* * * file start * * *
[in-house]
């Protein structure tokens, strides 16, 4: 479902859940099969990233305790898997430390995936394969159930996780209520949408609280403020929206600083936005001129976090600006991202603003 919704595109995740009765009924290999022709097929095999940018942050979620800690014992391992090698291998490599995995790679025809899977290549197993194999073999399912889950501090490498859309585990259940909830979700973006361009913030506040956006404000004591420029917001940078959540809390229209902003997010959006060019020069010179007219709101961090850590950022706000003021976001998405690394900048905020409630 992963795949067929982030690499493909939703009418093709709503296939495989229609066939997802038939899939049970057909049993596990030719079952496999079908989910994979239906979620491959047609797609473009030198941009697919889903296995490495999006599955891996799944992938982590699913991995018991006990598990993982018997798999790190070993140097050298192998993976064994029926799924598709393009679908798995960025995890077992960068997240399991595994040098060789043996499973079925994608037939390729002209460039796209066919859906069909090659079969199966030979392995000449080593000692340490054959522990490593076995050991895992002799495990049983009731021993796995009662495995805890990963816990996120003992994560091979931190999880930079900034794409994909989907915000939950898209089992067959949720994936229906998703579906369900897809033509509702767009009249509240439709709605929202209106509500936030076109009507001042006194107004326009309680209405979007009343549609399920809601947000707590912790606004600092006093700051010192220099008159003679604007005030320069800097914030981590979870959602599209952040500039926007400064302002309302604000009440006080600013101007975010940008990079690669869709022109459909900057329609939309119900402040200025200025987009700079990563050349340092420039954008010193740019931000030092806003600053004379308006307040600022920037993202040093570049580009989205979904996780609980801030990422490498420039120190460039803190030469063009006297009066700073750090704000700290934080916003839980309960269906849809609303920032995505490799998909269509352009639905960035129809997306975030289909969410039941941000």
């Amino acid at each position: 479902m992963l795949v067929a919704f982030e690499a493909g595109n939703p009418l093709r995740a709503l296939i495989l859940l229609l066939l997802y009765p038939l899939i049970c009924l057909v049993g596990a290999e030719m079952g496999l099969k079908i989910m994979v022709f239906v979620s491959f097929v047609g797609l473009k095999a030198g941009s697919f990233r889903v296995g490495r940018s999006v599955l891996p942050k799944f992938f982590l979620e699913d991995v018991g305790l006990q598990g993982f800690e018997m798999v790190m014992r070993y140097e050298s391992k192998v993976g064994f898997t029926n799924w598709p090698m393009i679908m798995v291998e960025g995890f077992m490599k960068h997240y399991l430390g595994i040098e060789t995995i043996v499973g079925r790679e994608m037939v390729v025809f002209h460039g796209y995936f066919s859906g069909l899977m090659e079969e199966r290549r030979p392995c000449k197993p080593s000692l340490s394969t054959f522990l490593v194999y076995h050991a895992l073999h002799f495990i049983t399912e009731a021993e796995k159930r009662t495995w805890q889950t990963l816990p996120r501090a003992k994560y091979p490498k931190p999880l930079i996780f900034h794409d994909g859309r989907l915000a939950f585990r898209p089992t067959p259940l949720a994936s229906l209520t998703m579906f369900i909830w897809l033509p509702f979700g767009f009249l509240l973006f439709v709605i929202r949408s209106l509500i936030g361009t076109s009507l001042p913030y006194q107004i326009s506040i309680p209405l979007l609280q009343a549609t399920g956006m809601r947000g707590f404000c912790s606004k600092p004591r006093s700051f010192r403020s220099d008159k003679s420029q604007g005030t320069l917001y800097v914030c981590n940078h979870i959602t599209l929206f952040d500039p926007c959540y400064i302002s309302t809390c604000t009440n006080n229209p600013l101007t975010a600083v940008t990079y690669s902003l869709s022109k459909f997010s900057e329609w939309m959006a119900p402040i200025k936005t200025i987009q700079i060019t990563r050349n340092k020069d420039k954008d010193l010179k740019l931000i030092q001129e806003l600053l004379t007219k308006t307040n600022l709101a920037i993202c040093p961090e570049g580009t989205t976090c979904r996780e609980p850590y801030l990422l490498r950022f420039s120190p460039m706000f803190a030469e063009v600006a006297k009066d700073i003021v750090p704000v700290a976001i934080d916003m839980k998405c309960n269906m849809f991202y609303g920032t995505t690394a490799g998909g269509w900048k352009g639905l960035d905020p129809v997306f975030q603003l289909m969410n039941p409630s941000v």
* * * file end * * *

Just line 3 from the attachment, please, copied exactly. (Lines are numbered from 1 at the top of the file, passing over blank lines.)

């Amino acid at each position: 479902m992963l795949v067929a919704f982030e690499a493909g595109n939703p009418l093709r995740a709503l296939i495989l859940l229609l066939l997802y009765p038939l899939i049970c009924l057909v049993g596990a290999e030719m079952g496999l099969k079908i989910m994979v022709f239906v979620s491959f097929v047609g797609l473009k095999a030198g941009s697919f990233r889903v296995g490495r940018s999006v599955l891996p942050k799944f992938f982590l979620e699913d991995v018991g305790l006990q598990g993982f800690e018997m798999v790190m014992r070993y140097e050298s391992k192998v993976g064994f898997t029926n799924w598709p090698m393009i679908m798995v291998e960025g995890f077992m490599k960068h997240y399991l430390g595994i040098e060789t995995i043996v499973g079925r790679e994608m037939v390729v025809f002209h460039g796209y995936f066919s859906g069909l899977m090659e079969e199966r290549r030979p392995c000449k197993p080593s000692l340490s394969t054959f522990l490593v194999y076995h050991a895992l073999h002799f495990i049983t399912e009731a021993e796995k159930r009662t495995w805890q889950t990963l816990p996120r501090a003992k994560y091979p490498k931190p999880l930079i996780f900034h794409d994909g859309r989907l915000a939950f585990r898209p089992t067959p259940l949720a994936s229906l209520t998703m579906f369900i909830w897809l033509p509702f979700g767009f009249l509240l973006f439709v709605i929202r949408s209106l509500i936030g361009t076109s009507l001042p913030y006194q107004i326009s506040i309680p209405l979007l609280q009343a549609t399920g956006m809601r947000g707590f404000c912790s606004k600092p004591r006093s700051f010192r403020s220099d008159k003679s420029q604007g005030t320069l917001y800097v914030c981590n940078h979870i959602t599209l929206f952040d500039p926007c959540y400064i302002s309302t809390c604000t009440n006080n229209p600013l101007t975010a600083v940008t990079y690669s902003l869709s022109k459909f997010s900057e329609w939309m959006a119900p402040i200025k936005t200025i987009q700079i060019t990563r050349n340092k020069d420039k954008d010193l010179k740019l931000i030092q001129e806003l600053l004379t007219k308006t307040n600022l709101a920037i993202c040093p961090e570049g580009t989205t976090c979904r996780e609980p850590y801030l990422l490498r950022f420039s120190p460039m706000f803190a030469e063009v600006a006297k009066d700073i003021v750090p704000v700290a976001i934080d916003m839980k998405c309960n269906m849809f991202y609303g920032t995505t690394a490799g998909g269509w900048k352009g639905l960035d905020p129809v997306f975030q603003l289909m969410n039941p409630s941000v």